Fyeldand History, Family Crest & Coats of Arms

The name Fyeldand belongs to the early history of Britain, it's origins lie with the Anglo-Saxons. It is a product of their having lived in the fields having derived from the Old English word feld, which meant field.

Early Origins of the Fyeldand family

The surname Fyeldand was first found in Lancashire at Witton, a township, in the parish, union, and Lower division of the hundred, of Blackburn. "Witton House, an elegant stone edifice, is the seat of Joseph Feilden, Esq.; it is picturesquely situated, and surrounded by a finely-wooded park of 500 acres." [1]

Important Dates for the Fyeldand family

This web page shows only a small excerpt of our Fyeldand research. Another 143 words (10 lines of text) covering the years 1567, 1510, 1620, 1884 and 1594 are included under the topic Early Fyeldand History in all our PDF Extended History products and printed products wherever possible.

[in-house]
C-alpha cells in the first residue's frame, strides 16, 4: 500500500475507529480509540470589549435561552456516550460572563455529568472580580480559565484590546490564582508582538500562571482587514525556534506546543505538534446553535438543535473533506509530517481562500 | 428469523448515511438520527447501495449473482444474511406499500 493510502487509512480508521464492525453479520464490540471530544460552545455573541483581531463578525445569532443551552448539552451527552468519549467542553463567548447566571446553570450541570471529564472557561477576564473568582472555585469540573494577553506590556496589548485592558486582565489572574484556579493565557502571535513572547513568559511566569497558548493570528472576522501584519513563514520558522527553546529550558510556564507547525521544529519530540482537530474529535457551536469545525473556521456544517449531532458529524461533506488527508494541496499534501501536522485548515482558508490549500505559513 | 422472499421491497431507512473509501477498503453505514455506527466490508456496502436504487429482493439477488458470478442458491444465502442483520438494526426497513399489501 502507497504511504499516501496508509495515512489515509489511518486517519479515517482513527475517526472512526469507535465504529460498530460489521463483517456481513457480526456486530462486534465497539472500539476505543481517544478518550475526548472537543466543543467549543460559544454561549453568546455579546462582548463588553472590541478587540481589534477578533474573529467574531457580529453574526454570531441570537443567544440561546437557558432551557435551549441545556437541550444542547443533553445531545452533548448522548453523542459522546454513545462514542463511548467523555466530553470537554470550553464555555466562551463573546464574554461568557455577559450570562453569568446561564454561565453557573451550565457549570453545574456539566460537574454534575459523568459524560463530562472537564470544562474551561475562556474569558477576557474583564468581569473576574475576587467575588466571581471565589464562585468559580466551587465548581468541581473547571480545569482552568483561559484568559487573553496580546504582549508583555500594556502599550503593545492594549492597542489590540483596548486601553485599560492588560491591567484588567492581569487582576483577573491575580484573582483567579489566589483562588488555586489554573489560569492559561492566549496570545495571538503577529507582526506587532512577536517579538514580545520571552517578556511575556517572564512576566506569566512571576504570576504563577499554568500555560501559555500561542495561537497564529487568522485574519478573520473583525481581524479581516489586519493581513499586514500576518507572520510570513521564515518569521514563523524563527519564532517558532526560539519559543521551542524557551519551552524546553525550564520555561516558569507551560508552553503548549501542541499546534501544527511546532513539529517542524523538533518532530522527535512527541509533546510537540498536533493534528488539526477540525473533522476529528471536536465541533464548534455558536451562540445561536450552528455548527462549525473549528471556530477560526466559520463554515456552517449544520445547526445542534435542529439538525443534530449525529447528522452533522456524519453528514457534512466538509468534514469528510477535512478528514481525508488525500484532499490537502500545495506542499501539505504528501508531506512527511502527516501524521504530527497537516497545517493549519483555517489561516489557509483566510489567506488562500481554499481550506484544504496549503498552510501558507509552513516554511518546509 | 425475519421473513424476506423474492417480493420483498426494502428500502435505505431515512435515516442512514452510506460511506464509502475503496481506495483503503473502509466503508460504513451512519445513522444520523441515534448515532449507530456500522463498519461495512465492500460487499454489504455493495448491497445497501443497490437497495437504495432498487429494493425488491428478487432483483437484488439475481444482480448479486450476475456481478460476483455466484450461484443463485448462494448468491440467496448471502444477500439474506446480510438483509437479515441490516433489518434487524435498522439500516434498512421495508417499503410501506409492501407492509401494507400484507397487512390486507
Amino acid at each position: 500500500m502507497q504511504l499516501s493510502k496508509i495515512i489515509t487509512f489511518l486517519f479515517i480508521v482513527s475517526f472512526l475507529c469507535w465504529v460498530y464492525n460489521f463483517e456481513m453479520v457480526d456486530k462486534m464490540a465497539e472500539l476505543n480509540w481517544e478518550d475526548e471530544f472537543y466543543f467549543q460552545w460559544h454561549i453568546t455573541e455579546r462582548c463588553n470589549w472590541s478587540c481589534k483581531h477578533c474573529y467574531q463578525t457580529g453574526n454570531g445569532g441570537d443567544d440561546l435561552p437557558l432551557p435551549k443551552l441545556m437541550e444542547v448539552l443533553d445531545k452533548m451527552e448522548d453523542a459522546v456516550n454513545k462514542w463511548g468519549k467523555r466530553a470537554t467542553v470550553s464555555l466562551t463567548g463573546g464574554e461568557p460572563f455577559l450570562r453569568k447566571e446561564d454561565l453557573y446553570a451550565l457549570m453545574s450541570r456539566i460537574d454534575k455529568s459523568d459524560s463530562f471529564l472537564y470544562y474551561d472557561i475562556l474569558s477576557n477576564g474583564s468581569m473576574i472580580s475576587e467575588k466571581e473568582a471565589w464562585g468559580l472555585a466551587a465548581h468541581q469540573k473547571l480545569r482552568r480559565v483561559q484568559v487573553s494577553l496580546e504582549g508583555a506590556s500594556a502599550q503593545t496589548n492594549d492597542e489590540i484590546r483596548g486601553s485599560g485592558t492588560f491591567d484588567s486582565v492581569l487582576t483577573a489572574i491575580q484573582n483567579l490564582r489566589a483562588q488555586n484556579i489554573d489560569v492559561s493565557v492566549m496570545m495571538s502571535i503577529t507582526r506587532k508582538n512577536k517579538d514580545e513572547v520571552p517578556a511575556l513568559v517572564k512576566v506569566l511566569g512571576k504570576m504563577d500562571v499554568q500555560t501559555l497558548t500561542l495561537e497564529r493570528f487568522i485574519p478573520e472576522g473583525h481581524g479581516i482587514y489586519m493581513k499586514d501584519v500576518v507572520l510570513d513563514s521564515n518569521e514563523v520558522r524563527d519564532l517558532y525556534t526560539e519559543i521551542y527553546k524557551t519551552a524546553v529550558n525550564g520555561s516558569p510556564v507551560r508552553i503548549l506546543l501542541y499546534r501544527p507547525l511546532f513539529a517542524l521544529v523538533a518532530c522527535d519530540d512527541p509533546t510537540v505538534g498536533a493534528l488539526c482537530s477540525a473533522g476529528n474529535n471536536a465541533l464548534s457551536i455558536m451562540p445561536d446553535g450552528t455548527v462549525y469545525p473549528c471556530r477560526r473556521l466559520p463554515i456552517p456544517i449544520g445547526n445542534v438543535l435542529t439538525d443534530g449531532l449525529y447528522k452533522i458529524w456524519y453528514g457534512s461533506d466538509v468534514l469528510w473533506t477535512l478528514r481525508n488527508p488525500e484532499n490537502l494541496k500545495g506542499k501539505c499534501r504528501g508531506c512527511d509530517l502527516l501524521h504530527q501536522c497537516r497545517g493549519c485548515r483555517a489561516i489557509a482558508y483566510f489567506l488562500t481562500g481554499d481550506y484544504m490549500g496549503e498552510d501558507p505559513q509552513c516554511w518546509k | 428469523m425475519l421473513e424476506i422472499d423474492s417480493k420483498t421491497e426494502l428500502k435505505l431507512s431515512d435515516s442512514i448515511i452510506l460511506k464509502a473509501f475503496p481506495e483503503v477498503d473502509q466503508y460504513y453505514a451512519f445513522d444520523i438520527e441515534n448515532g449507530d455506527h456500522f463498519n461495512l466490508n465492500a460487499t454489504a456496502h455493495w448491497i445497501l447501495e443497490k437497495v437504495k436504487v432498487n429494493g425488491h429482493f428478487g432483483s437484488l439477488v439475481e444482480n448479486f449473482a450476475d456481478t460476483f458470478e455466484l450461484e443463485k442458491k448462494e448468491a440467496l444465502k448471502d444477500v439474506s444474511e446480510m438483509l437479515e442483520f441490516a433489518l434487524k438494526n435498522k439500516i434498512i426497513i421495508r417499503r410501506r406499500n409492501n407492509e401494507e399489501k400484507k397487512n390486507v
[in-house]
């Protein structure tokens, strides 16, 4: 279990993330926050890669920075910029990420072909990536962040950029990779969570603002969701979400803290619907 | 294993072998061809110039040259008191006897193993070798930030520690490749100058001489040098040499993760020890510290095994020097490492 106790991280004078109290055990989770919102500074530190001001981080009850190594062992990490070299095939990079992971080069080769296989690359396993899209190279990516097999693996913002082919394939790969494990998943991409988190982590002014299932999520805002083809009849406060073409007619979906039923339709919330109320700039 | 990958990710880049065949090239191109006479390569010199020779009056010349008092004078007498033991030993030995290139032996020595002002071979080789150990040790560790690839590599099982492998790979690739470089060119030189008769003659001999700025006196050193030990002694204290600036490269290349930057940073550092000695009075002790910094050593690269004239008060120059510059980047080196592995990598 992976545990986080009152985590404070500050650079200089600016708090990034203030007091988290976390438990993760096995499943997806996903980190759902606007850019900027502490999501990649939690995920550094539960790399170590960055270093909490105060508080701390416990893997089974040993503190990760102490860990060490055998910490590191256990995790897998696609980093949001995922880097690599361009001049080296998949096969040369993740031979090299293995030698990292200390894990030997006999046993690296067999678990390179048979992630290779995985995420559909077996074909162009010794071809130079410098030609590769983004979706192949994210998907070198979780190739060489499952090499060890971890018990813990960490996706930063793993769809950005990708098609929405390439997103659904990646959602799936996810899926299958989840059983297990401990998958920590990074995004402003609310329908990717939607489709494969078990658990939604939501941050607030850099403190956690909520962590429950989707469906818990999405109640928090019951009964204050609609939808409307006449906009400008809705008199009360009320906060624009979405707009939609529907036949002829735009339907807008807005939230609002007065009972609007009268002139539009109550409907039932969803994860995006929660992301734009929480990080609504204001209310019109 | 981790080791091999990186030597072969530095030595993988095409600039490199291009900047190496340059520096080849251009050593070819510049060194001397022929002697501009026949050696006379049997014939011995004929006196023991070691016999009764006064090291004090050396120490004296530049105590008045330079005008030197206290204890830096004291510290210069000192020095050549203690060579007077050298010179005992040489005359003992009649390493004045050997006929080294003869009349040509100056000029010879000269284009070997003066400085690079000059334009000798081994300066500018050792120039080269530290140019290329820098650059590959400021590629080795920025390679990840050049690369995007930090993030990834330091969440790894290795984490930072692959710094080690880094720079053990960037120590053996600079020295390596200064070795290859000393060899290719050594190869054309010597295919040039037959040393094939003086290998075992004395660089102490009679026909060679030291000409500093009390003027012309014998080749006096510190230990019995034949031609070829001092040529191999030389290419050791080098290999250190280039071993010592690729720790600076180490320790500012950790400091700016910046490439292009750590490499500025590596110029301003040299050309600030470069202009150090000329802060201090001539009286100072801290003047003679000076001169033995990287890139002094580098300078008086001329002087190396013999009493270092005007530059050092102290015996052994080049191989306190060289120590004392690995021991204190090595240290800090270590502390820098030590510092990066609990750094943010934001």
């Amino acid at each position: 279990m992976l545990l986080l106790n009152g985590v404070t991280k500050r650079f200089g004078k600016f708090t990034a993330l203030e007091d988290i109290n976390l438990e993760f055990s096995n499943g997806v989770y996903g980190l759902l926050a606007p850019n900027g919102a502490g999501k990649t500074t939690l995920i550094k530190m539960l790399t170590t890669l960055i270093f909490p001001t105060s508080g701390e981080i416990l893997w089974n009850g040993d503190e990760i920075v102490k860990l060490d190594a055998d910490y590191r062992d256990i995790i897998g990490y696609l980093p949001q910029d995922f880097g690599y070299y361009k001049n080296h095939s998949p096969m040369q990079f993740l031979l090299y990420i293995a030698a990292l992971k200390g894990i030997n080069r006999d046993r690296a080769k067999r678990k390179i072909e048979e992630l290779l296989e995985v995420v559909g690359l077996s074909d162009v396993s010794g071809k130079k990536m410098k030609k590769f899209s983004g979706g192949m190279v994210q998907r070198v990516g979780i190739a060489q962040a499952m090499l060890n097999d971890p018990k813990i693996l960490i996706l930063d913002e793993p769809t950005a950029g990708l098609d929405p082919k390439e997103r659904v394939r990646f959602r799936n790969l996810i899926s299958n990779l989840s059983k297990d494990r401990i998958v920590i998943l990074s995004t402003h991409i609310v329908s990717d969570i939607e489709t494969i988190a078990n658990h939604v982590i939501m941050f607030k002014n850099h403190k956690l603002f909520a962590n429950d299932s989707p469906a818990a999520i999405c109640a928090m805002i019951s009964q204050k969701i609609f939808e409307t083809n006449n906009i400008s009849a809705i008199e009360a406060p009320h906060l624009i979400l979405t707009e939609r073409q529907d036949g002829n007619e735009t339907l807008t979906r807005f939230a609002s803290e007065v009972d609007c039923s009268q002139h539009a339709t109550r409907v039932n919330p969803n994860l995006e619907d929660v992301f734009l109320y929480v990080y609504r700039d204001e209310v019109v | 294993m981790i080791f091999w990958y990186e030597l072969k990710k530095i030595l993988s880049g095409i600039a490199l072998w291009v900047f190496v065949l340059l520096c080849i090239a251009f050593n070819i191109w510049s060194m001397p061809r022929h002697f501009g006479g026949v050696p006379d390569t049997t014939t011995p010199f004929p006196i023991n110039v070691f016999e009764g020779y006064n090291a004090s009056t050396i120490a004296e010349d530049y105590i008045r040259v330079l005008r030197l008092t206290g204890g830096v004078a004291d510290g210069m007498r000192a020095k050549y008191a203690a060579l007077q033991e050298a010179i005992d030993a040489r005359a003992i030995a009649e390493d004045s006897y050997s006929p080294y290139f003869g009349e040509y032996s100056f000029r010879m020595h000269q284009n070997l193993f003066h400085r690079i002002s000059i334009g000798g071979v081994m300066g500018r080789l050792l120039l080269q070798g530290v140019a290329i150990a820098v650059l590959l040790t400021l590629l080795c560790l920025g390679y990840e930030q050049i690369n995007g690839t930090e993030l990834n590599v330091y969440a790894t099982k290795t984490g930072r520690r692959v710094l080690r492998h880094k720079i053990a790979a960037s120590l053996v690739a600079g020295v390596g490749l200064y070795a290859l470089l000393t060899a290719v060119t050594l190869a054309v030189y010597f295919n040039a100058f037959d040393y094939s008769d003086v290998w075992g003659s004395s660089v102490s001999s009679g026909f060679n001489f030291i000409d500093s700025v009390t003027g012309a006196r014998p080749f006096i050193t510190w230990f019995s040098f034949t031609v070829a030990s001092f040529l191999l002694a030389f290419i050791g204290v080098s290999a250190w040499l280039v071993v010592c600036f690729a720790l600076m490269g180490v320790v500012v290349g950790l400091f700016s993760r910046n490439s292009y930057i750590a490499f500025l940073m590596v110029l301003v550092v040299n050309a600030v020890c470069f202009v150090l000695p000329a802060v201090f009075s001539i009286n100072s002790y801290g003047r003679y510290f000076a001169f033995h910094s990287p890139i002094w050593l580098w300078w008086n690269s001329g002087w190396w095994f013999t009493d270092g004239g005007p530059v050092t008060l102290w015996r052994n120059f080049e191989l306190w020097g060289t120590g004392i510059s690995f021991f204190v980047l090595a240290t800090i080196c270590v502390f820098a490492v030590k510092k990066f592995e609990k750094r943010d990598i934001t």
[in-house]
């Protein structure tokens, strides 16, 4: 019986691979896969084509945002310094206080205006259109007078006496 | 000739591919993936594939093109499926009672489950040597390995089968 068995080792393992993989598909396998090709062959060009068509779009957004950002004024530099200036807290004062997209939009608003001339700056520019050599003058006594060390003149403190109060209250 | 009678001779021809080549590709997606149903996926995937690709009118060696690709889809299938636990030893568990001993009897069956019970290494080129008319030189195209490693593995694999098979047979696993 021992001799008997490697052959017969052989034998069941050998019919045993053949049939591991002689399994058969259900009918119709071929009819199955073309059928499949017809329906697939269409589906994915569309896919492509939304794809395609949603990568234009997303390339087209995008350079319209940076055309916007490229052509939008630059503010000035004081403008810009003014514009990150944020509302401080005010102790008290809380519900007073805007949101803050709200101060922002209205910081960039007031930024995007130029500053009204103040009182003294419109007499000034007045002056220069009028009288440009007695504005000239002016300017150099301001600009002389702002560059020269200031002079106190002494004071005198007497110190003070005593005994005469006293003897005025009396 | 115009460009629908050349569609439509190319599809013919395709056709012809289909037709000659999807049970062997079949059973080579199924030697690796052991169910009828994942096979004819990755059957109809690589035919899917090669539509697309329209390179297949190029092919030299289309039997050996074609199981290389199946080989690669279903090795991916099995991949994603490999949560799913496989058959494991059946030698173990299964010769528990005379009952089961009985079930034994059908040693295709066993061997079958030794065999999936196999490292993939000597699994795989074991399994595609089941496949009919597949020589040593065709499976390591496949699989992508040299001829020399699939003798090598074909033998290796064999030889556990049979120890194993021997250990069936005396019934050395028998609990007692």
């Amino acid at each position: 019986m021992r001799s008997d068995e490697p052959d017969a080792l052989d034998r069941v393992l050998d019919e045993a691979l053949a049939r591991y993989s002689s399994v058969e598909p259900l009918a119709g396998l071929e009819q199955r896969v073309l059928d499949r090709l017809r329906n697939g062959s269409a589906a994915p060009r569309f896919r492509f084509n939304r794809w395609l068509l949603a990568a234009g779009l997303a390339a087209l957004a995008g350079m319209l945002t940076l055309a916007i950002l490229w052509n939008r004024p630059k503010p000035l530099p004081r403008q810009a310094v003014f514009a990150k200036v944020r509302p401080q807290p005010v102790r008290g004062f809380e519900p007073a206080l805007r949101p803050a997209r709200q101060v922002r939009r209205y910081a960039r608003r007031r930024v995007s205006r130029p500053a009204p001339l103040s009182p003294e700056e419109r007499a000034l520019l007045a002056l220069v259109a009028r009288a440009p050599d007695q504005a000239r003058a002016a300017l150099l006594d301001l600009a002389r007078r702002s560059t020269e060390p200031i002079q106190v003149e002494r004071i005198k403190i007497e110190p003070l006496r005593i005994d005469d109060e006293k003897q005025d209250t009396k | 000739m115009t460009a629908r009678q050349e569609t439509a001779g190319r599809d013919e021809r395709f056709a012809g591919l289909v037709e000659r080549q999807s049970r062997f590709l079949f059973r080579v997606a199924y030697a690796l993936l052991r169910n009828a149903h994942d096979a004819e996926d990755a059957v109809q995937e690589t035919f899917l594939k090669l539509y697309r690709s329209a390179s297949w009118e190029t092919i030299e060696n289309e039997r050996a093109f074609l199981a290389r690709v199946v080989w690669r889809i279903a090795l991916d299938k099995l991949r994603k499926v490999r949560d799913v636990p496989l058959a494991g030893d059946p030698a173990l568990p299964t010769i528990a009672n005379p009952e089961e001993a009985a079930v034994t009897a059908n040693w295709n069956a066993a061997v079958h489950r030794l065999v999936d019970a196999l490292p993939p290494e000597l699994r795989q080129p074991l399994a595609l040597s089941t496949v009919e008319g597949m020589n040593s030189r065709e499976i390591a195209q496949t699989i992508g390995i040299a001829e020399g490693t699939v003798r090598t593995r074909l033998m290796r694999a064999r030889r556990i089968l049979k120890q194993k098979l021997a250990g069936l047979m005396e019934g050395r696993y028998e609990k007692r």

Fyeldand Spelling Variations

Until the dictionary, an invention of only the last few hundred years, the English language lacked any comprehensive system of spelling rules. Consequently, spelling variations in names are frequently found in early Anglo-Saxon and later Anglo-Norman documents. One person's name was often spelled several different ways over a lifetime. The recorded variations of Fyeldand include Fielden, Feilden, Fieldon, Feildon, Feelden, Feeldon, Pheldon, Phelden and many more.

Early Notables of the Fyeldand family (pre 1700)

More information is included under the topic Early Fyeldand Notables in all our PDF Extended History products and printed products wherever possible.

Migration of the Fyeldand family

Thousands of English families boarded ships sailing to the New World in the hope of escaping the unrest found in England at this time. Although the search for opportunity and freedom from persecution abroad took the lives of many because of the cramped conditions and unsanitary nature of the vessels, the opportunity perceived in the growing colonies of North America beckoned. Many of the settlers who survived the journey went on to make important contributions to the transplanted cultures of their adopted countries. The Fyeldand were among these contributors, for they have been located in early North American records: Thomas Fielden settled in New York in 1764; William Fielden arrived in Pennsylvania in 1860.

Citations

  1. ^ Lewis, Samuel, A Topographical Dictionary of England. Institute of Historical Research, 1848, Print.
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